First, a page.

In hindsight, last year gave us the means to sharpen our vision for the future, to balance what is important, and find a better way to manage and appreciate life. The means to seek a clearer vision according to God’s perfect vision for us (his will, not ours) and be grateful for each day we have despite what storms around us.
We’ve been rocked—and not in a good way—by the pandemic and politics. We can’t help these things… or… can we? To some extent, we can. It’s our responses to these things that make the difference. I’m fond of the phrase, “It’s not what you say, but how you say it.” Here’s another by Ralph Waldo Emerson: “What you do speaks so loudly I can’t hear what you say.” Our behavior should correspond with the root of our beliefs. So now, I’d like to address some of my fellow believers in Jesus.
Call this a heart’s cry, but I’m crushed by what I see. Most disheartening, the attitude and angry speech from quite a few of my Christian peers who are spouting steam worse than an old locomotive. How persuasive is the demonstration of anger and the spirit of hate, which is contrary to God’s spirit, when the entire world rolls in hate-hysteria? Where’s the differentiation? Where’s the hope and encouragement? What difference does political affiliation make in loving your neighbor? Some of us have lost sight, are losing sight. If there was, God forbid, a massive earthquake in your neighborhood and people were trapped under rubble, would you reach in there and offer a helping hand or would you stand by and say, “What’s your affiliation? Because I’m only helping you if it lines up with mine.”
If you’re one of those screaming about injustice, remember that Jesus, the one in whom you believe, suffered the greatest injustice of all. Yet, he went as a lamb to the slaughter--as a lamb—for the sake of us all; not a wolf in sheep’s clothing. He’s coming back as a lion, but that time hasn’t come yet—and it’s his right to roar when it does. In the meantime, by his grace we’re commissioned to be examples of light, salts of the earth, human versions of God’s steadfast love. Instead, social media, especially, reeks of an old famous bar where everybody knows your name and has to prove a point, prove a point, prove a point! It’s a frenzy; it’s an addiction. Easy to get caught up in—but where is the higher standard if we do as the world does? Where are the lambs?
I hope that instead of heated tongue-wagging, name-calling, and other adverse reactions, we can create an element of infectious peace—even, and especially, if we don’t agree with the climate. If you think I’m saying that we need to strive much harder to live and lead by Jesus’ example, then you are absolutely right—and I’m speaking to myself first.
Finally, if the present affairs are just too ugly and you feel like a loner going against the whitewater current of popular hysteria, then find a nice quiet place to pray. Because in the Lord’s presence is peace. There, we can find the strength to hold higher, a shield of honor, emblazoned with the blood of Jesus, this scripture:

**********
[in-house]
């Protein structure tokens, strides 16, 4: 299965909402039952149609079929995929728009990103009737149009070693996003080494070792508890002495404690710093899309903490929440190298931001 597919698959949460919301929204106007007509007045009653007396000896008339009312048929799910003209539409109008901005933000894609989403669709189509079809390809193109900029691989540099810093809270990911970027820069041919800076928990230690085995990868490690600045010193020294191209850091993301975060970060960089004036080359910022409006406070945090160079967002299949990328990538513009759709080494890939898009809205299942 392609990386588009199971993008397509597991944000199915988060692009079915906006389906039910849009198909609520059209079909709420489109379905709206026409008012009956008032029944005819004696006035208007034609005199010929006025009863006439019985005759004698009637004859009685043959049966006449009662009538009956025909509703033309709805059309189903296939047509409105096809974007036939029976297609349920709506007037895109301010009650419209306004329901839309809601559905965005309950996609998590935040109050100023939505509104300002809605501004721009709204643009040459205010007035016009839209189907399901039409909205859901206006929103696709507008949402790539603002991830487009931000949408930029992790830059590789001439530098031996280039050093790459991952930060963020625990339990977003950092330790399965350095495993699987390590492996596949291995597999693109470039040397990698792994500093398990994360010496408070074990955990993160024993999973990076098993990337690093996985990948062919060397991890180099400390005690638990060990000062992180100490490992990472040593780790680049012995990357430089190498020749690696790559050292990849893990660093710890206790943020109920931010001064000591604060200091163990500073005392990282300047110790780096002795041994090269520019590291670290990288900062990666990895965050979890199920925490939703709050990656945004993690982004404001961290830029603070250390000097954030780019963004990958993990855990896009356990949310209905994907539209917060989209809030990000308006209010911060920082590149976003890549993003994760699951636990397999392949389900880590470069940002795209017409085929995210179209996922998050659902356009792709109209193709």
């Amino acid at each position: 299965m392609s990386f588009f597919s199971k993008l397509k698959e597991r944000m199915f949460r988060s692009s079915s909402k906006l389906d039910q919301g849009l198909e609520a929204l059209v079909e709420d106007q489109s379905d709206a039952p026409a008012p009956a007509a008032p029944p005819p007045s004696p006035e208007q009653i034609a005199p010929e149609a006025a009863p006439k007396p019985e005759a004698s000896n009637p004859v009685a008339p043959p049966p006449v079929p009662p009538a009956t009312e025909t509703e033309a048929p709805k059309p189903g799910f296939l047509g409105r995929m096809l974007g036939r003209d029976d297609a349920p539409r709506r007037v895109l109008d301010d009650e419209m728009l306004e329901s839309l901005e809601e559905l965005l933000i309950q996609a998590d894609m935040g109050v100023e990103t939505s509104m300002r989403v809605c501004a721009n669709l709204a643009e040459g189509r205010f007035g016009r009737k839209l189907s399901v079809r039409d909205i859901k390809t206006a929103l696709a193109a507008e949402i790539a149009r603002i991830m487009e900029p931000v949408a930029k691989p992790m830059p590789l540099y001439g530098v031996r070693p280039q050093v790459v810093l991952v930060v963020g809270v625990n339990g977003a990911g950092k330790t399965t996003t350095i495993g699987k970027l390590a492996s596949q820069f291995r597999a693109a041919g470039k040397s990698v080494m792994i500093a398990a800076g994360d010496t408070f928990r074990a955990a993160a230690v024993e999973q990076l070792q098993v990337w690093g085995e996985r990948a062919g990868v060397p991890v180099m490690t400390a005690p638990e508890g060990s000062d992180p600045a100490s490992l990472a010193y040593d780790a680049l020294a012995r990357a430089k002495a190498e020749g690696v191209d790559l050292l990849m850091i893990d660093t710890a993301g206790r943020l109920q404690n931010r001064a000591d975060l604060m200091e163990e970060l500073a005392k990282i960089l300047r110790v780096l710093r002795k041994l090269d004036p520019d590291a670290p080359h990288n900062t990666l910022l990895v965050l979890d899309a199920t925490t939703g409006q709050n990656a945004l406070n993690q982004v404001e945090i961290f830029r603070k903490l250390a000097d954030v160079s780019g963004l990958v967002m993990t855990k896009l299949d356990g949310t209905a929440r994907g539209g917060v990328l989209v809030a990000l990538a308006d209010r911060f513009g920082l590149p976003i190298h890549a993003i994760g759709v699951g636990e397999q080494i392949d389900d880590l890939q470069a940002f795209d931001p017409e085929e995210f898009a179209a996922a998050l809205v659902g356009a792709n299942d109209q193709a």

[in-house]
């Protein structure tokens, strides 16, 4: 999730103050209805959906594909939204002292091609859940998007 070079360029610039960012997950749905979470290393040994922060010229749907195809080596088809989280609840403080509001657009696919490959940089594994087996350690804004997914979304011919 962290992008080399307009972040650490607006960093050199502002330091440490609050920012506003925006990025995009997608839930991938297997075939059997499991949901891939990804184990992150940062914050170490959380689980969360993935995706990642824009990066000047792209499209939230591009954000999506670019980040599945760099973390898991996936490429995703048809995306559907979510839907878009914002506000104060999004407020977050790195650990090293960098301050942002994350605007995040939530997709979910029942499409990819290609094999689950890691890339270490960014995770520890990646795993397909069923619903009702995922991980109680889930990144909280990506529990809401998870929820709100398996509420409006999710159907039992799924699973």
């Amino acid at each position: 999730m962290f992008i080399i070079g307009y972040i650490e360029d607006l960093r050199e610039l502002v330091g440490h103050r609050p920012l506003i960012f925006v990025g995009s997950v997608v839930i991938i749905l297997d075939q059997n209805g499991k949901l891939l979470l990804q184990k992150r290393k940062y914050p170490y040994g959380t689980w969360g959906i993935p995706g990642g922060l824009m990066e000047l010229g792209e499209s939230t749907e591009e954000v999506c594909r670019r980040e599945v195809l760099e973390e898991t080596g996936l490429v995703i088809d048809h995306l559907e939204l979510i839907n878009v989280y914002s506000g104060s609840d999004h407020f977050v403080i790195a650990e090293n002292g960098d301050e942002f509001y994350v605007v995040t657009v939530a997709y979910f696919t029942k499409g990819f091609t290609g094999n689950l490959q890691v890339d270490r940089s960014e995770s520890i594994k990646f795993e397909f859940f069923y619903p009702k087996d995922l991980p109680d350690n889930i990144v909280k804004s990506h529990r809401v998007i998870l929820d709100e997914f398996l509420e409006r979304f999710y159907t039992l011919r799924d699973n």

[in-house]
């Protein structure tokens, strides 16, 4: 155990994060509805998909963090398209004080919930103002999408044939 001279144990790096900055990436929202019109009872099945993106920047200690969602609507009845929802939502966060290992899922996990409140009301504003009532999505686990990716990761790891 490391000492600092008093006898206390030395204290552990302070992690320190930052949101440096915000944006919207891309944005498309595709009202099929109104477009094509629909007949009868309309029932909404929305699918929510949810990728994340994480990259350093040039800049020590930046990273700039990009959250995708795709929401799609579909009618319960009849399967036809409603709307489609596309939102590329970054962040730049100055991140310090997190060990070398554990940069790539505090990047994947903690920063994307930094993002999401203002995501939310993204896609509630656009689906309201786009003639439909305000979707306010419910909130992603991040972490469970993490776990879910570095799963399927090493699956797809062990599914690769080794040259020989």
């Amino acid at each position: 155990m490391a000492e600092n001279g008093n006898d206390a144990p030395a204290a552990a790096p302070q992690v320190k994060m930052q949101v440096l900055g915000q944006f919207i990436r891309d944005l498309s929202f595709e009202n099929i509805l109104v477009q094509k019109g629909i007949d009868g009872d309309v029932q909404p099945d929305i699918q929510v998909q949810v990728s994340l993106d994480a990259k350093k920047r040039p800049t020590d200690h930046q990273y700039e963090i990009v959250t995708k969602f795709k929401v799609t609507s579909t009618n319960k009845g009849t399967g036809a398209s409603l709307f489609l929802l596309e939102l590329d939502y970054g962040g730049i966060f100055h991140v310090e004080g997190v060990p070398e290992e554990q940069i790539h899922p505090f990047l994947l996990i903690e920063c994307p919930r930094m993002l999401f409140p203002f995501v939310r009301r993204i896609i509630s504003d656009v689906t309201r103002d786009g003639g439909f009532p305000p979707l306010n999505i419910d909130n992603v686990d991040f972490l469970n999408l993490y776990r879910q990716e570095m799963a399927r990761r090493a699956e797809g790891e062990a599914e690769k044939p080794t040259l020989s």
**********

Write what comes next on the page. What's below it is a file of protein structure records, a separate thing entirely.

“Put on then, as God's chosen ones, holy and beloved, compassionate hearts, kindness, humility, meekness, and patience, bearing with one another and, if one has a complaint against another, forgiving each other; as the Lord has forgiven you, so you also must forgive. And above all these put on love, which binds everything together in perfect harmony.” — Colossians 3:12-14
Whenever out in the woods, or sleeping in the hammock under the stars, I feel closer to God (sense God close); I feel less alone in the world. When the commotion of society, along with its grumpy people, tax me too much, the need to head out into nature for a refresher becomes almost insurmountable. I get the desperate urge that I have to live… I have to breathe again, to renew again. The wilderness offers an active, unpredictable, and rejuvenating energy, a salve for the weary-hearted. It’s not the worship of creation but recognition of our Great Creator; his creation to take delight in and appreciate. I can worship God by glancing at a leaf, Baruch HaShem. (I just need, sometimes, to feast my eyes on PILES of them now littering the forest floor).
Last week for me was a regular nature fest, several long hikes—one in the early morning in fog so thick you could cut it, which is my favorite condition! (And I so love witnessing fog dissipate when the sun breaks through). At night, with the temperature dropping allowing the cover of frost, I pulled my blankets outside stumbling to the hammock and wrapped up in a cozy cocoon, all toasty, with just a slit for my not-yet-frozen eyeballs to take in the spread of stars. Sensing his presence, I whispered, “Ah, there you are, Lord, I’ve missed you.” Just then, a shooting star wrapped the night sky above with a bow around my heart. I had the best night’s sleep!
It’s not that God isn’t omnipresent, but it’s sometimes hard for me to sense him in the daily grind. Once out in the woods teeming with life, though, I admire his creativity in the sights, scents, and sounds of nature. My mind unclutters, and I can pray with clarity. I don’t feel alone anymore. I feel more alive than ever. (I’ve been like this since I was a kid seeking adventure, getting lost in the woods that ever drew me, along with my sisters, or on horseback, more times than I can count). There may be some reading this who might not relate; however, I know there are many others like me who relish nature and consider it a part of God’s healing balm, a hug for the seeker. (I know you’re out there because I read your blogs, memoirs, and autobiographies!)
I don’t know why I’ve shared this, but there it is anyway. Enjoy your day.
“If the sight of the blue skies fills you with joy, if a blade of grass springing up in the fields has the power to move you, if the simple things in nature have a message you understand, Rejoice, for your soul is alive.”—Eleanora Duse